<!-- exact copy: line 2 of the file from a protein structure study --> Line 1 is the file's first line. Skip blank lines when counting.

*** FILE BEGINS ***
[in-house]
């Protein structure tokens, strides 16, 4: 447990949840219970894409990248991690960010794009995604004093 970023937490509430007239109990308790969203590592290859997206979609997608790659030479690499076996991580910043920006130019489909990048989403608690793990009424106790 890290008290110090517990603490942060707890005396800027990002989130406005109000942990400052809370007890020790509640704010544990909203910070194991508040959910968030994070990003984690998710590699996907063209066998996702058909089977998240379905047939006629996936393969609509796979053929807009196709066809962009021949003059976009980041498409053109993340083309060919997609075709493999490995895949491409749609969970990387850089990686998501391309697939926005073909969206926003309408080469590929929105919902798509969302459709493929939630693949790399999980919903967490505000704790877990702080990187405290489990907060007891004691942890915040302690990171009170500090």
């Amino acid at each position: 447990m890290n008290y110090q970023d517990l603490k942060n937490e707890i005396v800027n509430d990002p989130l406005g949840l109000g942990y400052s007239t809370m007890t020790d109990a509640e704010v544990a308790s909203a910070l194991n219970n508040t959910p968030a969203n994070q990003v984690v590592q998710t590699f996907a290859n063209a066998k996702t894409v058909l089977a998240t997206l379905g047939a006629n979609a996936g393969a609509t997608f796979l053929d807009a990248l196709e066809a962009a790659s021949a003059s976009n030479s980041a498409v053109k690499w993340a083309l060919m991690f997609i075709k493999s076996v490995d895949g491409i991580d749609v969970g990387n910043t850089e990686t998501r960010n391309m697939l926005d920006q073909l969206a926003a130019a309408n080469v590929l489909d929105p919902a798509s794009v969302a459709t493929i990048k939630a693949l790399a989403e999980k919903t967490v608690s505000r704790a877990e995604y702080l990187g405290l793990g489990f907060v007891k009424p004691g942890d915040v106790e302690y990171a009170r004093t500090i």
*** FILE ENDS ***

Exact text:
């Protein structure tokens, strides 16, 4: 447990949840219970894409990248991690960010794009995604004093 970023937490509430007239109990308790969203590592290859997206979609997608790659030479690499076996991580910043920006130019489909990048989403608690793990009424106790 890290008290110090517990603490942060707890005396800027990002989130406005109000942990400052809370007890020790509640704010544990909203910070194991508040959910968030994070990003984690998710590699996907063209066998996702058909089977998240379905047939006629996936393969609509796979053929807009196709066809962009021949003059976009980041498409053109993340083309060919997609075709493999490995895949491409749609969970990387850089990686998501391309697939926005073909969206926003309408080469590929929105919902798509969302459709493929939630693949790399999980919903967490505000704790877990702080990187405290489990907060007891004691942890915040302690990171009170500090």